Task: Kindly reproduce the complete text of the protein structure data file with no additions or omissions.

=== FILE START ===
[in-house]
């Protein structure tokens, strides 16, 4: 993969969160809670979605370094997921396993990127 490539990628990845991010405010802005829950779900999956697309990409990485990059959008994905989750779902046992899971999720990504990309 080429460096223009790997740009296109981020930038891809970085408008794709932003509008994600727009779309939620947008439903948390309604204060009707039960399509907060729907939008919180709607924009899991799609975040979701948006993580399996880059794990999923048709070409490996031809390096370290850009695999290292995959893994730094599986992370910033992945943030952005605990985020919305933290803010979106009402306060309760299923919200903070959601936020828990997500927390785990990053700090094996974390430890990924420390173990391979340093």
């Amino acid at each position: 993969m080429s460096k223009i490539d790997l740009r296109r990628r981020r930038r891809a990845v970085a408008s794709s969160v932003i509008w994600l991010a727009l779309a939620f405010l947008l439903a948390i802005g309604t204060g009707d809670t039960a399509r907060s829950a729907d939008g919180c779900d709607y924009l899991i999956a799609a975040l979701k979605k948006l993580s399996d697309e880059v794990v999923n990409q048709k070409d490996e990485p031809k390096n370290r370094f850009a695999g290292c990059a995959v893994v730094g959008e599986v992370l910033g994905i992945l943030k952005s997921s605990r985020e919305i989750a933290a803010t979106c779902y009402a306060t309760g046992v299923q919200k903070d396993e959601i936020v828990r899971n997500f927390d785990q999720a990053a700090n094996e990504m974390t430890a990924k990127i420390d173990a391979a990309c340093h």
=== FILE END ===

[in-house]
């Protein structure tokens, strides 16, 4: 993969969160809670979605370094997921396993990127 490539990628990845991010405010802005829950779900999956697309990409990485990059959008994905989750779902046992899971999720990504990309 080429460096223009790997740009296109981020930038891809970085408008794709932003509008994600727009779309939620947008439903948390309604204060009707039960399509907060729907939008919180709607924009899991799609975040979701948006993580399996880059794990999923048709070409490996031809390096370290850009695999290292995959893994730094599986992370910033992945943030952005605990985020919305933290803010979106009402306060309760299923919200903070959601936020828990997500927390785990990053700090094996974390430890990924420390173990391979340093």
């Amino acid at each position: 993969m080429s460096k223009i490539d790997l740009r296109r990628r981020r930038r891809a990845v970085a408008s794709s969160v932003i509008w994600l991010a727009l779309a939620f405010l947008l439903a948390i802005g309604t204060g009707d809670t039960a399509r907060s829950a729907d939008g919180c779900d709607y924009l899991i999956a799609a975040l979701k979605k948006l993580s399996d697309e880059v794990v999923n990409q048709k070409d490996e990485p031809k390096n370290r370094f850009a695999g290292c990059a995959v893994v730094g959008e599986v992370l910033g994905i992945l943030k952005s997921s605990r985020e919305i989750a933290a803010t979106c779902y009402a306060t309760g046992v299923q919200k903070d396993e959601i936020v828990r899971n997500f927390d785990q999720a990053a700090n094996e990504m974390t430890a990924k990127i420390d173990a391979a990309c340093h």